Internet Marketing March 16th, 2020
Launching a product is tough. An idea may sound amazing on paper, but may end up failing spectacularly. The competition is intense, and even the slightest mistake can be catastrophic. The ad campaign, customer service, or even a single tweet can decide the future that lies ahead.
That’s part of the reason why the most prominent names in business, from Samsung to Google and McDonald’s to Adidas, have had some of the biggest flops in the market.
When the damage is done, you can’t fold your arms, sit back, and watch that viral video or a trending tweet take you to rock bottom!
No amount of public relations can solve the crux of the crisis. Although, many of the big names have opted for reputation management strategies to eliminate negative perceptions and bounce back.
Those radio ads and big posters aren’t going to work as they used to, especially if your brand umbrella wants to cover the whole freaking planet! The internet is undoubtedly the best place to start. Online reputation management is all about restoring the image and altering any negative perceptions about your brand. In simple terms, it’s getting trust back from customers after the damage has been done.
A bad review on social media, a viral video about your service failure, or a tweet mocking your inability in the market is often a nightmare for marketers and can impact your brand reputation. This is precisely the reason why brands need a proper online reputation management plan in place.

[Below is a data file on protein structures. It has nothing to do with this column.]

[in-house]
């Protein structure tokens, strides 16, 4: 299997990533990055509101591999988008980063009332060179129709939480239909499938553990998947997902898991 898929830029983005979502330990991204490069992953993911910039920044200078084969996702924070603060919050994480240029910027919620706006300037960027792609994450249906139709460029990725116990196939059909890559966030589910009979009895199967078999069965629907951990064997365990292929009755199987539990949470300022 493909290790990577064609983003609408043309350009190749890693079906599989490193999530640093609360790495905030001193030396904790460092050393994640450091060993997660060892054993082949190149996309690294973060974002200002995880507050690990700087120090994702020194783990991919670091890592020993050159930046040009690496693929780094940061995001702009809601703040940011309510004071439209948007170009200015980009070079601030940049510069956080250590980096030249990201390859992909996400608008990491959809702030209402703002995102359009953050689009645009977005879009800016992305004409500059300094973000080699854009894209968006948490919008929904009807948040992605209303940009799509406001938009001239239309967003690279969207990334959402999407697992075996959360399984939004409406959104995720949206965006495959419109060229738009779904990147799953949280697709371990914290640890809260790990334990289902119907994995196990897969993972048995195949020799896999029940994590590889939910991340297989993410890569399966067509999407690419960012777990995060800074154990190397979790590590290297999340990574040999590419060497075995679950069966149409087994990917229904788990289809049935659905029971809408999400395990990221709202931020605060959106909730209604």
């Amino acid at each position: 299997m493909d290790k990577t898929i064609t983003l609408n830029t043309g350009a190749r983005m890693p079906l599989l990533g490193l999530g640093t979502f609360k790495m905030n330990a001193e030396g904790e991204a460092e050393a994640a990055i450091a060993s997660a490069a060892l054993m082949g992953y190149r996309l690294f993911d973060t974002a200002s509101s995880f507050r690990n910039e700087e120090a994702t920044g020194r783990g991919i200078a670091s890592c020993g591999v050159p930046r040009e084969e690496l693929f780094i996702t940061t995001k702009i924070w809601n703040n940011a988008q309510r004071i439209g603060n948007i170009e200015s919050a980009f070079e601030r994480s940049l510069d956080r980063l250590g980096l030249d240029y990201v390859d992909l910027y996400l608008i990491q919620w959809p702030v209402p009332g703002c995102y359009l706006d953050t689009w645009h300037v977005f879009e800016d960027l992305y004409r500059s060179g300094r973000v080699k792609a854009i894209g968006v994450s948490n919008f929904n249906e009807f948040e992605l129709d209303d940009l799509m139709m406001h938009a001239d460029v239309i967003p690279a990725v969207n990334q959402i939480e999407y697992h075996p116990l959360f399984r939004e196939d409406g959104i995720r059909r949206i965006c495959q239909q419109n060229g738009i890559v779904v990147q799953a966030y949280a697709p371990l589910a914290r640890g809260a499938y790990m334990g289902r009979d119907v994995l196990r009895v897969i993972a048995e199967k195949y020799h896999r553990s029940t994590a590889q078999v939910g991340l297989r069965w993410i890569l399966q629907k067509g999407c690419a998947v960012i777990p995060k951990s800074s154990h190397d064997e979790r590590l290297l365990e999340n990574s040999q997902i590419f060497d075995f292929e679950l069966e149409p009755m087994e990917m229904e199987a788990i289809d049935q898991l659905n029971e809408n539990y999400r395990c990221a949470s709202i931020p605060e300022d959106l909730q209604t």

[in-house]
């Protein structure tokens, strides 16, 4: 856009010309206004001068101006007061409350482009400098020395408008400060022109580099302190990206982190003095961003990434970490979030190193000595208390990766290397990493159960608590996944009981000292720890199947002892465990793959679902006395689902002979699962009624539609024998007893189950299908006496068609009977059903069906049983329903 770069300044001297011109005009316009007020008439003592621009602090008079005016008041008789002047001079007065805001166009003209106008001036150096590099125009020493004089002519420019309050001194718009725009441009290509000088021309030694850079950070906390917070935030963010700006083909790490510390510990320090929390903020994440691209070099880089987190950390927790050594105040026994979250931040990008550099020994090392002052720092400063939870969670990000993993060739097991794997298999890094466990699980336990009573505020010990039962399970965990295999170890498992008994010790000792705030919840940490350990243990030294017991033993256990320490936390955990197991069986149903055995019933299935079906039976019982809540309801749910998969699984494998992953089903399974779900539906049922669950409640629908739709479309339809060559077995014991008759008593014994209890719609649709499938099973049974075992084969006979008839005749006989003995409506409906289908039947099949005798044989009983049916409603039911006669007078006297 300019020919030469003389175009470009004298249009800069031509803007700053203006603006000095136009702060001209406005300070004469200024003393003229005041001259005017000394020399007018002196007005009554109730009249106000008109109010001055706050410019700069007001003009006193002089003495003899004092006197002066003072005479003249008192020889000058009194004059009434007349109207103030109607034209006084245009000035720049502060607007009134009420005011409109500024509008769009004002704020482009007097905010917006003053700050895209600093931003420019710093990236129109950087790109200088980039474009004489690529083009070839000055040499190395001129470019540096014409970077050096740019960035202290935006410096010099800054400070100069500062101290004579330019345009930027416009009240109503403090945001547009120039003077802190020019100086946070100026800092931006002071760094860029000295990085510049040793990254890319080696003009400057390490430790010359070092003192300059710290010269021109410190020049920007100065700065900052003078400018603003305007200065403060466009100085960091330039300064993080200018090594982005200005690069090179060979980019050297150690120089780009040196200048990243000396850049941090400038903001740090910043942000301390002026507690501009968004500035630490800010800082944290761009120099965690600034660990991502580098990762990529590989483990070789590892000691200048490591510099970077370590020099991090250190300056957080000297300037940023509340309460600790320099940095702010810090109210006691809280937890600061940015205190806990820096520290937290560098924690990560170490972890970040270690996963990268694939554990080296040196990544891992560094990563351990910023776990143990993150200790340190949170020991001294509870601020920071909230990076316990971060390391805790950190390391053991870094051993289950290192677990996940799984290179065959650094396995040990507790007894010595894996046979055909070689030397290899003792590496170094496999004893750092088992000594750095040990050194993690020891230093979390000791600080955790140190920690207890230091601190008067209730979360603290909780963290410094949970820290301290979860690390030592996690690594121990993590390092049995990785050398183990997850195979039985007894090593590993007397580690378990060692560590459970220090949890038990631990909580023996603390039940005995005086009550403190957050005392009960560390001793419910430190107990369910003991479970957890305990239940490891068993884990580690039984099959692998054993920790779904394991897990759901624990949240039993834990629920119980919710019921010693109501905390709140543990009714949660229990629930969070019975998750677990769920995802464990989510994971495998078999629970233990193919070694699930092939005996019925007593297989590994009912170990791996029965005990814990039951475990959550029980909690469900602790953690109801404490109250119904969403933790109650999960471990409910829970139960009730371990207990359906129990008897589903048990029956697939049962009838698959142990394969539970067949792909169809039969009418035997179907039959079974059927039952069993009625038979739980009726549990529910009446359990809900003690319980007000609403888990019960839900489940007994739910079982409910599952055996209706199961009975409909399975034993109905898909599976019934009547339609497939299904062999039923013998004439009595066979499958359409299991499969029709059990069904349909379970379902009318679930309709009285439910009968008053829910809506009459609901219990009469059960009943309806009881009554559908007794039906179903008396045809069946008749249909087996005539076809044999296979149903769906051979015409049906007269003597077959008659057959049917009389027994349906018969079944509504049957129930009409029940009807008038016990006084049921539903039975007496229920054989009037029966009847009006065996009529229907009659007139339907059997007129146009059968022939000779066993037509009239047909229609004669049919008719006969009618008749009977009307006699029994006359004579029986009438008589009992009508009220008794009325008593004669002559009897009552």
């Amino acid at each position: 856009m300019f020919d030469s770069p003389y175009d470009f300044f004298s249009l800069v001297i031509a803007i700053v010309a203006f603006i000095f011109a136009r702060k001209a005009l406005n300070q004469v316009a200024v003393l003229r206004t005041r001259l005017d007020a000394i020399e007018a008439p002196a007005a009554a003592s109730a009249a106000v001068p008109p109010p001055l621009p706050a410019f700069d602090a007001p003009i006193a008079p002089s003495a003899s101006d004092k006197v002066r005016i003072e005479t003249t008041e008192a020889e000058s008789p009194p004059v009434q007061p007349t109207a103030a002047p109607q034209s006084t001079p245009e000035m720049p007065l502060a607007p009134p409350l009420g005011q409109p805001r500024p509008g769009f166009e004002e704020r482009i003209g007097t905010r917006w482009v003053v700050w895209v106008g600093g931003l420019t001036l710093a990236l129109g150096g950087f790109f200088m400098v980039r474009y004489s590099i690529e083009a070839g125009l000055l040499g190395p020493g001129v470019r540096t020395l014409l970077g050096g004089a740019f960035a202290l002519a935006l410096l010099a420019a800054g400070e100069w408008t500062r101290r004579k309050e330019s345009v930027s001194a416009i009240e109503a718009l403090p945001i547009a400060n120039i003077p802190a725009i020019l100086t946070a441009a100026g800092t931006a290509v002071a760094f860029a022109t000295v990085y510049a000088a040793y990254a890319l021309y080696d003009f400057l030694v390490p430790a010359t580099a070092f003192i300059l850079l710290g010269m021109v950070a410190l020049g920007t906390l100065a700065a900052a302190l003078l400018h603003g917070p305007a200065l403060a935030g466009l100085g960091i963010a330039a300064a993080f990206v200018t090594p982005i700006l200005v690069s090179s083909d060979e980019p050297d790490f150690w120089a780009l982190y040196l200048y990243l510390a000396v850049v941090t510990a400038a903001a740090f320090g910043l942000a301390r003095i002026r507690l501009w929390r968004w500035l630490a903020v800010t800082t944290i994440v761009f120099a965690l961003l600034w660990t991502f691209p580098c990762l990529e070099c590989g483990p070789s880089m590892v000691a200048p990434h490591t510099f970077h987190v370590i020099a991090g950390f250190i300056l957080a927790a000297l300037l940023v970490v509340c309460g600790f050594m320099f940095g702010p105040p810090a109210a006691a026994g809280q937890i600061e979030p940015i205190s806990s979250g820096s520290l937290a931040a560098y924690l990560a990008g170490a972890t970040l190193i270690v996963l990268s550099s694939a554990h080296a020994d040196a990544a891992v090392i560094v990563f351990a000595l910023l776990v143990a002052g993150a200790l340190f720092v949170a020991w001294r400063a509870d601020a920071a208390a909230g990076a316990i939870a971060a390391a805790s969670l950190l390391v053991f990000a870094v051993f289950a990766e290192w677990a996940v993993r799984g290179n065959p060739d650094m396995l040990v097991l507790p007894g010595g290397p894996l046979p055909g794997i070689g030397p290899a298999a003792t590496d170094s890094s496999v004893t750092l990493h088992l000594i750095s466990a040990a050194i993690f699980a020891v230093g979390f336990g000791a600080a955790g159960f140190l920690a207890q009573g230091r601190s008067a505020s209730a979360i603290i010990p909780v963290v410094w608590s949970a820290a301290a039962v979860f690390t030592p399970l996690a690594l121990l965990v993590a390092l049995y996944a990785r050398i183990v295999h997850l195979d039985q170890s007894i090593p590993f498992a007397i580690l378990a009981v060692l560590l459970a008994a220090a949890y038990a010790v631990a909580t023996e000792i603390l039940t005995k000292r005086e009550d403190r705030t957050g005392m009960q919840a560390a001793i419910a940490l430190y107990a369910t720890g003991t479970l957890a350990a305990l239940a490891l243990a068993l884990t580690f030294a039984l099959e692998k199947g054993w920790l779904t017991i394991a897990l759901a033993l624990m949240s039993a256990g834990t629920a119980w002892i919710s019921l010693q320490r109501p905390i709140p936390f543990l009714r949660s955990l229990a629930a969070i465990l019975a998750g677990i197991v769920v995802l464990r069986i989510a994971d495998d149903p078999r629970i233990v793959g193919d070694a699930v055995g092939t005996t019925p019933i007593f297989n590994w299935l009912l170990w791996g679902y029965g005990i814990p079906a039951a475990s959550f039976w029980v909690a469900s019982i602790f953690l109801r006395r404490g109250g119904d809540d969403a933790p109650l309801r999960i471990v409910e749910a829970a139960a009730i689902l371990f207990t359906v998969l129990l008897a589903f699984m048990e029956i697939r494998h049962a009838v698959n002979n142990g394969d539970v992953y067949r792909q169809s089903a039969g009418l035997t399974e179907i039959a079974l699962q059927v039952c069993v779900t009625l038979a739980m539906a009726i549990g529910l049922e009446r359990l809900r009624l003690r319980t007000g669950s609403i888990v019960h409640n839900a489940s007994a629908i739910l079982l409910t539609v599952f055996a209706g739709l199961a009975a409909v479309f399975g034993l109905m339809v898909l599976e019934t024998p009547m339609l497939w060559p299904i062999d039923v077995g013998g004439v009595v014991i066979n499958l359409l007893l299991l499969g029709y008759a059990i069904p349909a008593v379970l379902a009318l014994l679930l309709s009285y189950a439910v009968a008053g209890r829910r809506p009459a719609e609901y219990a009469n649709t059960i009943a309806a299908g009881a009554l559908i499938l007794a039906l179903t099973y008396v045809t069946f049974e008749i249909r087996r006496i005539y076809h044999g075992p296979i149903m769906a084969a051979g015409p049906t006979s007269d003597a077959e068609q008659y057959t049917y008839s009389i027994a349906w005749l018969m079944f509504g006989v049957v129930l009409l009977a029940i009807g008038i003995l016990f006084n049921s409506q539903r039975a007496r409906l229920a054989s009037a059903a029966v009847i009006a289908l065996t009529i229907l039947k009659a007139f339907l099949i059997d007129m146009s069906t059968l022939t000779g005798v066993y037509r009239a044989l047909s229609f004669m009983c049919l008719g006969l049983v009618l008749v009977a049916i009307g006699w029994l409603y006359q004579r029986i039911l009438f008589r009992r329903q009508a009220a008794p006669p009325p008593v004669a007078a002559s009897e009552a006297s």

We have listed 11 brands that failed big time but managed to get back on top, and what we can learn from their impressive online reputation management campaigns.
Have you ever considered a KFC with no chicken? Well, in February 2018, KFC had one interesting week!
But this is a happy story we’re talking about here — a story where KFC turned a reputation disaster into a perfect crisis management example.
Fast-food chain KFC ran out of chicken and had to close around 400 stores in the UK. Even KFC’s loyal customers had to resort to their biggest rivals, like Burger King.
KFC made a switch in its delivery contract, moving to DHL. But, sadly, DHL was unable to complete the deliveries or had delays due to administrative problems.
They ran an apology advertisement which was pretty funny, especially to the younger audience, while addressing the ownership of the crisis.
Its customers widely applauded KFC for handling the crisis by using humour at their expense.
There was a shift on the internet. This time, it wasn’t the users, but the brand who won. Check it out!